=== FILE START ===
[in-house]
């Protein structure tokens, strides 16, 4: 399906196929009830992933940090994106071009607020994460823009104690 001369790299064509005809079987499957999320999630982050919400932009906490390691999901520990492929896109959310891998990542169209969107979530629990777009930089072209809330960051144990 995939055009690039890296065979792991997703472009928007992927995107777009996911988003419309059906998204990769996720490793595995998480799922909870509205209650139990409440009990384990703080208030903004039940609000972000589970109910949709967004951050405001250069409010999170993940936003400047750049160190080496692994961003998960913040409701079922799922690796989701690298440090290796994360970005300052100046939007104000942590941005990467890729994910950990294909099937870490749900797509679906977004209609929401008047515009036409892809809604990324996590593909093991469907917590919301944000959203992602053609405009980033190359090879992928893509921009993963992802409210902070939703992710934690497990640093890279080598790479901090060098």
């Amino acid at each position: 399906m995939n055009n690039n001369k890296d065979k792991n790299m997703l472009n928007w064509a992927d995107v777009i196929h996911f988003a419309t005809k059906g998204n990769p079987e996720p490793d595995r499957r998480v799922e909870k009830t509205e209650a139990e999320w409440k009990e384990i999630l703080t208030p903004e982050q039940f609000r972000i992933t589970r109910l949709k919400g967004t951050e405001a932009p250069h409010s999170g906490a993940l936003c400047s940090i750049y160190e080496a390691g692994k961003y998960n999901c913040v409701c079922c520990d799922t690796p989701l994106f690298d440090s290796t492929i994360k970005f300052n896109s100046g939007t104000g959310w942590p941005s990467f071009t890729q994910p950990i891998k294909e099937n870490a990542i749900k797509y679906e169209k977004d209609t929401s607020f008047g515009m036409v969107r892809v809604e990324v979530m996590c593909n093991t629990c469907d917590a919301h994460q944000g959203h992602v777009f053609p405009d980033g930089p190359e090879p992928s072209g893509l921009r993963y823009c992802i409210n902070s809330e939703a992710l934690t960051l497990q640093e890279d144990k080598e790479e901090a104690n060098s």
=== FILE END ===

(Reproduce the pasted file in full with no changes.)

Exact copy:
[in-house]
């Protein structure tokens, strides 16, 4: 399906196929009830992933940090994106071009607020994460823009104690 001369790299064509005809079987499957999320999630982050919400932009906490390691999901520990492929896109959310891998990542169209969107979530629990777009930089072209809330960051144990 995939055009690039890296065979792991997703472009928007992927995107777009996911988003419309059906998204990769996720490793595995998480799922909870509205209650139990409440009990384990703080208030903004039940609000972000589970109910949709967004951050405001250069409010999170993940936003400047750049160190080496692994961003998960913040409701079922799922690796989701690298440090290796994360970005300052100046939007104000942590941005990467890729994910950990294909099937870490749900797509679906977004209609929401008047515009036409892809809604990324996590593909093991469907917590919301944000959203992602053609405009980033190359090879992928893509921009993963992802409210902070939703992710934690497990640093890279080598790479901090060098």
């Amino acid at each position: 399906m995939n055009n690039n001369k890296d065979k792991n790299m997703l472009n928007w064509a992927d995107v777009i196929h996911f988003a419309t005809k059906g998204n990769p079987e996720p490793d595995r499957r998480v799922e909870k009830t509205e209650a139990e999320w409440k009990e384990i999630l703080t208030p903004e982050q039940f609000r972000i992933t589970r109910l949709k919400g967004t951050e405001a932009p250069h409010s999170g906490a993940l936003c400047s940090i750049y160190e080496a390691g692994k961003y998960n999901c913040v409701c079922c520990d799922t690796p989701l994106f690298d440090s290796t492929i994360k970005f300052n896109s100046g939007t104000g959310w942590p941005s990467f071009t890729q994910p950990i891998k294909e099937n870490a990542i749900k797509y679906e169209k977004d209609t929401s607020f008047g515009m036409v969107r892809v809604e990324v979530m996590c593909n093991t629990c469907d917590a919301h994460q944000g959203h992602v777009f053609p405009d980033g930089p190359e090879p992928s072209g893509l921009r993963y823009c992802i409210n902070s809330e939703a992710l934690t960051l497990q640093e890279d144990k080598e790479e901090a104690n060098s």